I woke up with a shock the other morning.
Actually, the shock didn’t happen right away, because I was thinking about my cool dream of being interviewed for a position as nanny for Justin Trudeau’s kids. (For those not up on Canadian politics, Justin is our Prime Minister.)
The jolt came when I realized that during this interview with Justin and his wife Sophie, I kept asking them to repeat themselves. I was hard of hearing—in my dreams! Then the second shock wave hit: this was unusual! In most of my sleeping adventures, I get what’s being said the first time, every time—no hearing loss. Like most people, my dreams are wacky—for example, I’d be the world’s worst nanny—but at least the Dream-Me communicates more easily than Awake-Me.
Why can I hear more easily in sleepy-land? Is it because deep down, I want my hearing back? (Actually, that’s not so deep down.) Or is it because in the strange world of the brain, I simply don’t need to actually hear words to understand them while sleeping. Or is it simply that I can ‘hear’ in dreamland for the same reason that I can also breathe underwater and fly in the sky merely by flapping my arms?
But why was I hard of hearing that night? Perhaps it had been a bad tinnitus day; we’d spent several days crossing the country with Flag, our fifth wheel and it had been noisy. Perhaps the dream was part of my occasional “I-don’t-want-to-be-a-HoH-anymore” moods. Every hearing loss advocate has bad days when we can be downright mean. We’ll look at a hearing spouse or friend and think, “If there was a way to steal your good hearing from you, I’d do it, I swear to God I would.” In a haze of self-pity, we might grumble that other people don’t know how good they’ve got it: “OK, yeah, yeah, you’re in a wheelchair, but you’ve got ramps and accessible curbs, and peeps with hearing loss can’t get the public signage or looping we need? Huh!?” Thank heavens we never say any of that out loud, let alone even mean it. But it’s human nature to think nobody suffers the way we do, or knows what we’re going through, but we need to shake off those twin devils of self-pity and frustration and get back to positive self-advocacy.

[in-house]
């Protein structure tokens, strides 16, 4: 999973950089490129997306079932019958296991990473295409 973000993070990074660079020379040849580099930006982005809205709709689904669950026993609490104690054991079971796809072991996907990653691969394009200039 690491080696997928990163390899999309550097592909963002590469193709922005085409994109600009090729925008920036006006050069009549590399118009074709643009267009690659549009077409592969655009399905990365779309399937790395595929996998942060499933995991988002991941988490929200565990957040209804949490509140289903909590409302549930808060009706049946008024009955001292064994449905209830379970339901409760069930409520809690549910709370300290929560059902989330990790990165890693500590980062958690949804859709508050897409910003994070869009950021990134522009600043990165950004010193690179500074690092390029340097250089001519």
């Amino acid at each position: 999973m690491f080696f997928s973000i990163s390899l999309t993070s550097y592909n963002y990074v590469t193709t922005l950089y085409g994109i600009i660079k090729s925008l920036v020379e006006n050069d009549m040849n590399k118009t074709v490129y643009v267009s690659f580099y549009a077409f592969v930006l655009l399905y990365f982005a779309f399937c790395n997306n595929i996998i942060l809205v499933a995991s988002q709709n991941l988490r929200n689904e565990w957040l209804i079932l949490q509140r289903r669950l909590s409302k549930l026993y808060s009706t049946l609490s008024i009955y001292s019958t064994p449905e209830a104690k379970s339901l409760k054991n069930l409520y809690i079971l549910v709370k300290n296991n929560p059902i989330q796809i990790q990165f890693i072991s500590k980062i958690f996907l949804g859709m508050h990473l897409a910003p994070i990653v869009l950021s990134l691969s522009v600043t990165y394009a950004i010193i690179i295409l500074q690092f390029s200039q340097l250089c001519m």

It’s hard to remember details of our dreams. When discussing my potential nanny employment, did I identify my hearing loss and offer communication strategies? The leader of a country should know how to talk to the millions of constituents with hearing loss. But maybe I was dazzled and may have tried to hide it and bluff my way through the interview. But how did I think I was going to understand the kids’ high voices? It’s difficult to understand other people’s kids. Besides, these kids are bilingual, and I don’t speechread very well in French. Pas mal (French for ‘not bad’) looks the same on the lips as Papa (French for ‘papa’).
But if I had got the job (those poor kids), I’m hoping I would have identified my hearing loss, clarified the accessibility I would need, including hearing loops and visual alarms, and explained the basics of good interpersonal communication. That’s what I do in real life. Most of the time.
But dreams aside, how much do we actually hear while sleeping? A 1998 John Hopkins University study discovered that it’s the brain’s frontal lobe that processes sound during sleep, serving as a vigilance system that wakes a mother when her baby cries, yet lets her sleep through other non-important noise. That makes sense for hearing people who don’t need assistive technology, but without my hearing aids at night, I hear nothing. Recently, while camping, a flash of light pierced my sleeping eyeballs—the lightning woke me up, not the thunder.
So, now that I know I can hear in my dreams, do I want to spend more time sleeping, enjoying chats that aren’t punctuated with pardon me? When I quit smoking years ago, former smokers told me I could look forward to enjoying a cigarette in my dreams. But when it happened, I woke up in a panic, thinking that I’d have to start the painful quitting process one more time.
I just have to accept that I have hearing loss, 24/7. But I will enjoy being a hearing person when I’m sailing in the wooden shoe with Wynken, Blynken, and Nod.
So shut your eyes while mother sings
Of wonderful sights that be,
And you shall see the beautiful things
As you rock in the misty sea,
Where the old shoe rocked the fishermen three:
Wynken, Blynken, and Nod (and Gael).
– from the 1889 poem by Eugene Field, with 2016 edits by Gael Hannan
Images: Justin Trudeau, Prime Minister’s Office; Trudeau Family, photo by Maude Chauvin; Wynken, Blynken and Nod, public domain